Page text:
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Morning news headlines for October 25, 2012
Brown, Mandel set for final Senate debate; Closing arguments to start in Brogan Rafferty case; Kasich considering changes to college funding formula

Morning Edition Host
Amanda Rabinowitz
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  • Candidates continue planning Northeast Ohio stops
  • Brown, Mandel set for last debate tonight
  • Judge OKs “right church, wrong pew” votes
  • Supreme Court candidates blast controversial ad
  • Brogan Rafferty case headed for closing arguments
  • Kasich mulling changes to college funding formula
  • Antioch College offers free tuition as it rebuilds
  • Candidates continue planning Northeast Ohio stops
    President Barack Obama and Bill Clinton’s joint campaign appearances include a stop in Youngstown on Monday. Details have not yet been released. Mr. Obama has a rally at Burke Lakefront Airport in Cleveland tonight. Mitt Romney and Paul Ryan will hold a rally in North Canton at Hoover High School Friday evening, then Ryan will campaign across Ohio by bus this weekend, making eight stops in two days, including in New Philadelphia and Zanesville on Saturday.

    Brown, Mandel set for last debate tonight
    The candidates in Ohio's U.S. Senate race are preparing to meet in the final debate of their heated campaign. Democratic Sen. Sherrod Brown and GOP state Treasurer Josh Mandel face off again tonight in a Cincinnati TV studio. They have clashed on the auto industry bailout, which Brown supported and Mandel says was fiscally irresponsible. You hear the debate live tonight at 7 streaming here at and on WKSU HD 4.

    Judge OKs “right church, wrong pew” votes
    A federal judge has granted a request by a group of voter advocates to expand the conditions under which provisional ballots are counted in Ohio. A U.S. District Judge ruled Wednesday that provisional ballots cast not just in the wrong precinct but in the wrong polling location altogether must still be counted. The state had opposed the expansion, saying it could create Election Day chaos because of new training requirements for poll workers.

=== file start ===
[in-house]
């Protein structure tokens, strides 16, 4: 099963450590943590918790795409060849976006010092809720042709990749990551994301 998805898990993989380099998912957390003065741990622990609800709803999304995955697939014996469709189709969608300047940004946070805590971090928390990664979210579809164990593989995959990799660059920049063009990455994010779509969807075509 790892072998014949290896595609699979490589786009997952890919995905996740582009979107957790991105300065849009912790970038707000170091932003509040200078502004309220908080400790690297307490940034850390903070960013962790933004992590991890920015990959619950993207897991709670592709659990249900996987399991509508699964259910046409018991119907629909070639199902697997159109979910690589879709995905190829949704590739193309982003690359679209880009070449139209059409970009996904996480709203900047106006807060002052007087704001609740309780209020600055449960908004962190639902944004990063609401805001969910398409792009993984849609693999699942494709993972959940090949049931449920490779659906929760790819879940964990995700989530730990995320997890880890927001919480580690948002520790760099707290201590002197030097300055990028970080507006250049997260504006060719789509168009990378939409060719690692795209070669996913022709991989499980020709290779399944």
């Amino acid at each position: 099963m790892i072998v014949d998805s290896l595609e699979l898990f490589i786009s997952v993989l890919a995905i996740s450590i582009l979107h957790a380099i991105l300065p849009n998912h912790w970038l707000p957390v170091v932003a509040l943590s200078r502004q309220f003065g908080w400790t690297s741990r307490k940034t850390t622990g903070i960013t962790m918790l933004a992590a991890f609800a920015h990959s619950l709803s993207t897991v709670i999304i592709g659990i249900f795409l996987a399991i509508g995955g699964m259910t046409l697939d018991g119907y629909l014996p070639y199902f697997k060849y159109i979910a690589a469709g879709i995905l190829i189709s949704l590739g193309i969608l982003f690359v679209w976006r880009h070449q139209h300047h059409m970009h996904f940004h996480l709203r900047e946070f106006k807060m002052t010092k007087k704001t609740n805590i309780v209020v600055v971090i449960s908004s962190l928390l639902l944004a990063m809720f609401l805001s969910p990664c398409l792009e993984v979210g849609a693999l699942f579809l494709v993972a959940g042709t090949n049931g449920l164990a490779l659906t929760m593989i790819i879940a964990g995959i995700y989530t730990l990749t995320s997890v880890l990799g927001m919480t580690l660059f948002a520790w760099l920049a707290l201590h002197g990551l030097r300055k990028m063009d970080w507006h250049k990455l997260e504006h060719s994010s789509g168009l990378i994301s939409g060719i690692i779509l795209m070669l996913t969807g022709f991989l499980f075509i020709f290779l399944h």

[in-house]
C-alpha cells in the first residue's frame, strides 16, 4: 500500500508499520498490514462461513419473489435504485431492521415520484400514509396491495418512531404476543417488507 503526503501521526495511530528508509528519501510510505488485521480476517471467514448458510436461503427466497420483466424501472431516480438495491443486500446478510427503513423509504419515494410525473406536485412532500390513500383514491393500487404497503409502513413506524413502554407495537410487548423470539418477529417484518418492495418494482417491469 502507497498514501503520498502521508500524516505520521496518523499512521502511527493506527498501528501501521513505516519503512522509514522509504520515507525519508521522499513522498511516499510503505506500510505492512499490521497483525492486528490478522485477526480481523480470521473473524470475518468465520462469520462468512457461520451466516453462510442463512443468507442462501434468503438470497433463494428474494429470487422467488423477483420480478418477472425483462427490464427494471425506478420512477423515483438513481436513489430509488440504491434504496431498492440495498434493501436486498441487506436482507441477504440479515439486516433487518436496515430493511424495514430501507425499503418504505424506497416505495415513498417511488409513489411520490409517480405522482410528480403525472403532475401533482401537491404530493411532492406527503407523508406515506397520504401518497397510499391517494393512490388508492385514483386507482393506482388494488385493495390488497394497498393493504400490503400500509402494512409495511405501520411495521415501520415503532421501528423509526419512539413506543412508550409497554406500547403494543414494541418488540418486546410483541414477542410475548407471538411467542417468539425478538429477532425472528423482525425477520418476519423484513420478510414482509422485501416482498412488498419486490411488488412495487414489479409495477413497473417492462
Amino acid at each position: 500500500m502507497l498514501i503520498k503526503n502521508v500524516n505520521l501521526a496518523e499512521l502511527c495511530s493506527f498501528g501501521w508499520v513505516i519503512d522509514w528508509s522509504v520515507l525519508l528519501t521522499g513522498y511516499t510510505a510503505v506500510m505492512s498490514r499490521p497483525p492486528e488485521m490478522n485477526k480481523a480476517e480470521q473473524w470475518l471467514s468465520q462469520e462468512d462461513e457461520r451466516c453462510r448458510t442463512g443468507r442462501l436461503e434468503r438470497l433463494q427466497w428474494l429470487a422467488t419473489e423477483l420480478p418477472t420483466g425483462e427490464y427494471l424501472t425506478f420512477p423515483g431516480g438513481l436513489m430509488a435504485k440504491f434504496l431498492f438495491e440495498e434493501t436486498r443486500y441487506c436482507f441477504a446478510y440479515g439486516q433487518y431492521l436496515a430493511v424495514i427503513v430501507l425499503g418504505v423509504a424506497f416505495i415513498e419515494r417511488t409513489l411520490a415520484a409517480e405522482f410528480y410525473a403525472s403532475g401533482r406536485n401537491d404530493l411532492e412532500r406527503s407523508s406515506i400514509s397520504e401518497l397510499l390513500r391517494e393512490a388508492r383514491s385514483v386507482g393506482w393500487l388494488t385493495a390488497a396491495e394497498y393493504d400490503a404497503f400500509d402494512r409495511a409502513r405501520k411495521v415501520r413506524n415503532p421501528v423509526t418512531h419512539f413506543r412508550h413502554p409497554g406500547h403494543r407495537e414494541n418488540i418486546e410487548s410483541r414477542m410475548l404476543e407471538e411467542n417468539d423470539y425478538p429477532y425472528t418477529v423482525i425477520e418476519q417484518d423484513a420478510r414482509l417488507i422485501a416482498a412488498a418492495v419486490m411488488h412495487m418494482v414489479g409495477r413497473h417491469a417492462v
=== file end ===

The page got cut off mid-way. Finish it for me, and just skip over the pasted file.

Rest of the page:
Supreme Court candidates blast controversial ad
    An Ohio Supreme Court race is turning nasty in the final weeks of campaigning. State Republicans have issued a TV ad accusing Democrat William O’Neill of being sympathetic to rapists. The video ad unveiled Wednesday targets a 2000 ruling that reversed a rape conviction because no expert witness was called for the defendant. O'Neill stands by the ruling and says his rival, Justice Robert Cupp, should be ashamed of the ad. Cupp called the ad inappropriate. He said he knew nothing of it before Wednesday.

    Brogan Rafferty case headed for closing arguments
    Closing arguments are expected today in the trial of a Summit County teen accused of helping to murder three men in a phony Craigslist job scheme. 17-year old Brogan Rafferty of Stow faces life in prison. On Wednesday, both prosecutors and defense attorneys called separate psychiatrists to the stand to defend and rebuke Rafferty’s claims that he helped his mentor Richard Beasley in the killings out of fear for his own life.  Beasley of Akron will be tried separately. He has pleaded not guilty.

    Kasich mulling changes to college funding formula
    Gov. John Kasich says he's considering whether Ohio should tie college and university funding to graduation rates, rather than enrollment. Kasich told reporters Wednesday that university presidents are expected to come to him by Thanksgiving with a new funding formula. Kasich said changing how state subsidies to institutions are determined would be a part of legislative discussion next year. Kasich said he also wants Ohio's community colleges and four-year universities to show incoming students what they can get for their education, similar to a menu.

    Antioch College offers free tuition as it rebuilds
    A small, western Ohio liberal arts college that reopened as an independent school after a three-year shutdown plans to continue offering all its students free tuition through a fellowship program for two more years. Antioch College in Yellow Springs says students who start in 2013 and 2014 will be offered the fellowships as the school works toward accreditation and increased enrollment. It has about 100 students now. Its trustees have approved a plan to enroll 75 or more students in each of the next three years. The college had closed in 2008 amid financial problems and reopened with the help of an alumni-led group.







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